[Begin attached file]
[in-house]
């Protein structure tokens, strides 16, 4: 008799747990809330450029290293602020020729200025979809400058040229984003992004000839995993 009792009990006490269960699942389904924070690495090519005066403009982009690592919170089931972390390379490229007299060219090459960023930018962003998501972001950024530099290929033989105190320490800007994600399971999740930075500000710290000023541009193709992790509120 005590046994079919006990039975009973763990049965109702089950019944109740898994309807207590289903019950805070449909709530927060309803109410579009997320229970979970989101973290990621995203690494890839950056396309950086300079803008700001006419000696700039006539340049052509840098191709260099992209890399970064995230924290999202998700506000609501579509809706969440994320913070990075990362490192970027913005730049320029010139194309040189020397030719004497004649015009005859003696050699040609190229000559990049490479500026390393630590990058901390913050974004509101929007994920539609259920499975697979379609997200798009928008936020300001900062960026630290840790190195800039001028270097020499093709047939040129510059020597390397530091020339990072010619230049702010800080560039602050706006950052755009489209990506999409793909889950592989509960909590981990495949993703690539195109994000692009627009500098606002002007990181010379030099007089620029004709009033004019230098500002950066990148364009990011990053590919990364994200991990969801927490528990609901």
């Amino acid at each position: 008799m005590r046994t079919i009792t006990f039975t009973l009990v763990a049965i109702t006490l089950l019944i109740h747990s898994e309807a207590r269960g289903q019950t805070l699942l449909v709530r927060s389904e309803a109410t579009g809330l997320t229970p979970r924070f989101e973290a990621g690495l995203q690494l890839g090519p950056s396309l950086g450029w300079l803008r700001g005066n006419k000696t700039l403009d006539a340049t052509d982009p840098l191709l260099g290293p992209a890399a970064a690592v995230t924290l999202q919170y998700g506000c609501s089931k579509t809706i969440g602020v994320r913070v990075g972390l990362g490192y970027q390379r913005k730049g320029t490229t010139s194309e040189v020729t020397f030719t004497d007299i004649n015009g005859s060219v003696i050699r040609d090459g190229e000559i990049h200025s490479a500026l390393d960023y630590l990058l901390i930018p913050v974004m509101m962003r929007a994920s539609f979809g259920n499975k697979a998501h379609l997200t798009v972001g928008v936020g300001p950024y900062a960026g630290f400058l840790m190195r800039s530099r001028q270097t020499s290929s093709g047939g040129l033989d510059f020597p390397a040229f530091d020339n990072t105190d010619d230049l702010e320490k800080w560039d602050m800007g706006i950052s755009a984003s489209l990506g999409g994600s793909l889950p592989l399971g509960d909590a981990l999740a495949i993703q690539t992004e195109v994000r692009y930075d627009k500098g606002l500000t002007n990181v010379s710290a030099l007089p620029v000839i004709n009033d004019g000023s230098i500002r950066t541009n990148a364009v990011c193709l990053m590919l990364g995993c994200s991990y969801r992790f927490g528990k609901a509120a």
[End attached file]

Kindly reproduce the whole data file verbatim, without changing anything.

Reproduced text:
[in-house]
């Protein structure tokens, strides 16, 4: 008799747990809330450029290293602020020729200025979809400058040229984003992004000839995993 009792009990006490269960699942389904924070690495090519005066403009982009690592919170089931972390390379490229007299060219090459960023930018962003998501972001950024530099290929033989105190320490800007994600399971999740930075500000710290000023541009193709992790509120 005590046994079919006990039975009973763990049965109702089950019944109740898994309807207590289903019950805070449909709530927060309803109410579009997320229970979970989101973290990621995203690494890839950056396309950086300079803008700001006419000696700039006539340049052509840098191709260099992209890399970064995230924290999202998700506000609501579509809706969440994320913070990075990362490192970027913005730049320029010139194309040189020397030719004497004649015009005859003696050699040609190229000559990049490479500026390393630590990058901390913050974004509101929007994920539609259920499975697979379609997200798009928008936020300001900062960026630290840790190195800039001028270097020499093709047939040129510059020597390397530091020339990072010619230049702010800080560039602050706006950052755009489209990506999409793909889950592989509960909590981990495949993703690539195109994000692009627009500098606002002007990181010379030099007089620029004709009033004019230098500002950066990148364009990011990053590919990364994200991990969801927490528990609901």
């Amino acid at each position: 008799m005590r046994t079919i009792t006990f039975t009973l009990v763990a049965i109702t006490l089950l019944i109740h747990s898994e309807a207590r269960g289903q019950t805070l699942l449909v709530r927060s389904e309803a109410t579009g809330l997320t229970p979970r924070f989101e973290a990621g690495l995203q690494l890839g090519p950056s396309l950086g450029w300079l803008r700001g005066n006419k000696t700039l403009d006539a340049t052509d982009p840098l191709l260099g290293p992209a890399a970064a690592v995230t924290l999202q919170y998700g506000c609501s089931k579509t809706i969440g602020v994320r913070v990075g972390l990362g490192y970027q390379r913005k730049g320029t490229t010139s194309e040189v020729t020397f030719t004497d007299i004649n015009g005859s060219v003696i050699r040609d090459g190229e000559i990049h200025s490479a500026l390393d960023y630590l990058l901390i930018p913050v974004m509101m962003r929007a994920s539609f979809g259920n499975k697979a998501h379609l997200t798009v972001g928008v936020g300001p950024y900062a960026g630290f400058l840790m190195r800039s530099r001028q270097t020499s290929s093709g047939g040129l033989d510059f020597p390397a040229f530091d020339n990072t105190d010619d230049l702010e320490k800080w560039d602050m800007g706006i950052s755009a984003s489209l990506g999409g994600s793909l889950p592989l399971g509960d909590a981990l999740a495949i993703q690539t992004e195109v994000r692009y930075d627009k500098g606002l500000t002007n990181v010379s710290a030099l007089p620029v000839i004709n009033d004019g000023s230098i500002r950066t541009n990148a364009v990011c193709l990053m590919l990364g995993c994200s991990y969801r992790f927490g528990k609901a509120a």